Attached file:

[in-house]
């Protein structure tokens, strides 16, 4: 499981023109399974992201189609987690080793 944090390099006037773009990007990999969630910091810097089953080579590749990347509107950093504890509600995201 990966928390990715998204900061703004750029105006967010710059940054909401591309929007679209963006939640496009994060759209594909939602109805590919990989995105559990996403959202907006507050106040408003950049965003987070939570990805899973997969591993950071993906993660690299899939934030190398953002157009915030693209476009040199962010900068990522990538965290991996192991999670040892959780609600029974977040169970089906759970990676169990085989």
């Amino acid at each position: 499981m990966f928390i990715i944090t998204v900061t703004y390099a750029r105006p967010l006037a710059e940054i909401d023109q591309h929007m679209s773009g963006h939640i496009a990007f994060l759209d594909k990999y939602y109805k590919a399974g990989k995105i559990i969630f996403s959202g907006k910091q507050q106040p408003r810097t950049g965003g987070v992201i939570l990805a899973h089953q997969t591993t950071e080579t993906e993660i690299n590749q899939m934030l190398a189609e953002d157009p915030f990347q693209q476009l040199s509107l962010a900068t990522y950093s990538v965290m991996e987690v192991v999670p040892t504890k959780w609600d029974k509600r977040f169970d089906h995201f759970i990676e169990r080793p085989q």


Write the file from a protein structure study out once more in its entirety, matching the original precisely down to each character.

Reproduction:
[in-house]
């Protein structure tokens, strides 16, 4: 499981023109399974992201189609987690080793 944090390099006037773009990007990999969630910091810097089953080579590749990347509107950093504890509600995201 990966928390990715998204900061703004750029105006967010710059940054909401591309929007679209963006939640496009994060759209594909939602109805590919990989995105559990996403959202907006507050106040408003950049965003987070939570990805899973997969591993950071993906993660690299899939934030190398953002157009915030693209476009040199962010900068990522990538965290991996192991999670040892959780609600029974977040169970089906759970990676169990085989």
């Amino acid at each position: 499981m990966f928390i990715i944090t998204v900061t703004y390099a750029r105006p967010l006037a710059e940054i909401d023109q591309h929007m679209s773009g963006h939640i496009a990007f994060l759209d594909k990999y939602y109805k590919a399974g990989k995105i559990i969630f996403s959202g907006k910091q507050q106040p408003r810097t950049g965003g987070v992201i939570l990805a899973h089953q997969t591993t950071e080579t993906e993660i690299n590749q899939m934030l190398a189609e953002d157009p915030f990347q693209q476009l040199s509107l962010a900068t990522y950093s990538v965290m991996e987690v192991v999670p040892t504890k959780w609600d029974k509600r977040f169970d089906h995201f759970i990676e169990r080793p085989q």